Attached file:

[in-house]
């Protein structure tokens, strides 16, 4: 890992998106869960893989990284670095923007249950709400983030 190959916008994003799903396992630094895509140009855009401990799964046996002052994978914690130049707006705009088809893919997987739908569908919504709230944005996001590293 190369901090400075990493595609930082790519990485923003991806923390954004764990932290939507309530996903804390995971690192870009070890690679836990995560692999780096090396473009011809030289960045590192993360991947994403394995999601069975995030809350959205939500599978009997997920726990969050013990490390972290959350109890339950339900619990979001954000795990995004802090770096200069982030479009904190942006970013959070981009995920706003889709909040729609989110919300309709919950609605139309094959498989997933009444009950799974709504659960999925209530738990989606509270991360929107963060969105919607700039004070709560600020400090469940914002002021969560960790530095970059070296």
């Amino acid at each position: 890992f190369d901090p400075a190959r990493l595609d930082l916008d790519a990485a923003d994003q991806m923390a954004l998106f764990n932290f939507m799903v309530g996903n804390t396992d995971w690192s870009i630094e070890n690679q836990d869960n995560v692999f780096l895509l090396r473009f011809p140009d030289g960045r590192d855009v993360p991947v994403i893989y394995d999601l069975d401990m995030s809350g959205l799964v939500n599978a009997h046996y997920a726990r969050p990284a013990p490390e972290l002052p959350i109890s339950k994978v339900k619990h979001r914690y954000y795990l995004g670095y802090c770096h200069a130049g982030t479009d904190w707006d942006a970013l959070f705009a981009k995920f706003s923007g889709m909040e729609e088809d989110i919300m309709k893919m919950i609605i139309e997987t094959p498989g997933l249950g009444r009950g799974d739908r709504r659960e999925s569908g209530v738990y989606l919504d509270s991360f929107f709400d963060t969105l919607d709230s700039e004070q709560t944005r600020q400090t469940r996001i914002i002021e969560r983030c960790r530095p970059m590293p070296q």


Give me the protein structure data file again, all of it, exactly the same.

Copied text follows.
[in-house]
């Protein structure tokens, strides 16, 4: 890992998106869960893989990284670095923007249950709400983030 190959916008994003799903396992630094895509140009855009401990799964046996002052994978914690130049707006705009088809893919997987739908569908919504709230944005996001590293 190369901090400075990493595609930082790519990485923003991806923390954004764990932290939507309530996903804390995971690192870009070890690679836990995560692999780096090396473009011809030289960045590192993360991947994403394995999601069975995030809350959205939500599978009997997920726990969050013990490390972290959350109890339950339900619990979001954000795990995004802090770096200069982030479009904190942006970013959070981009995920706003889709909040729609989110919300309709919950609605139309094959498989997933009444009950799974709504659960999925209530738990989606509270991360929107963060969105919607700039004070709560600020400090469940914002002021969560960790530095970059070296």
């Amino acid at each position: 890992f190369d901090p400075a190959r990493l595609d930082l916008d790519a990485a923003d994003q991806m923390a954004l998106f764990n932290f939507m799903v309530g996903n804390t396992d995971w690192s870009i630094e070890n690679q836990d869960n995560v692999f780096l895509l090396r473009f011809p140009d030289g960045r590192d855009v993360p991947v994403i893989y394995d999601l069975d401990m995030s809350g959205l799964v939500n599978a009997h046996y997920a726990r969050p990284a013990p490390e972290l002052p959350i109890s339950k994978v339900k619990h979001r914690y954000y795990l995004g670095y802090c770096h200069a130049g982030t479009d904190w707006d942006a970013l959070f705009a981009k995920f706003s923007g889709m909040e729609e088809d989110i919300m309709k893919m919950i609605i139309e997987t094959p498989g997933l249950g009444r009950g799974d739908r709504r659960e999925s569908g209530v738990y989606l919504d509270s991360f929107f709400d963060t969105l919607d709230s700039e004070q709560t944005r600020q400090t469940r996001i914002i002021e969560r983030c960790r530095p970059m590293p070296q």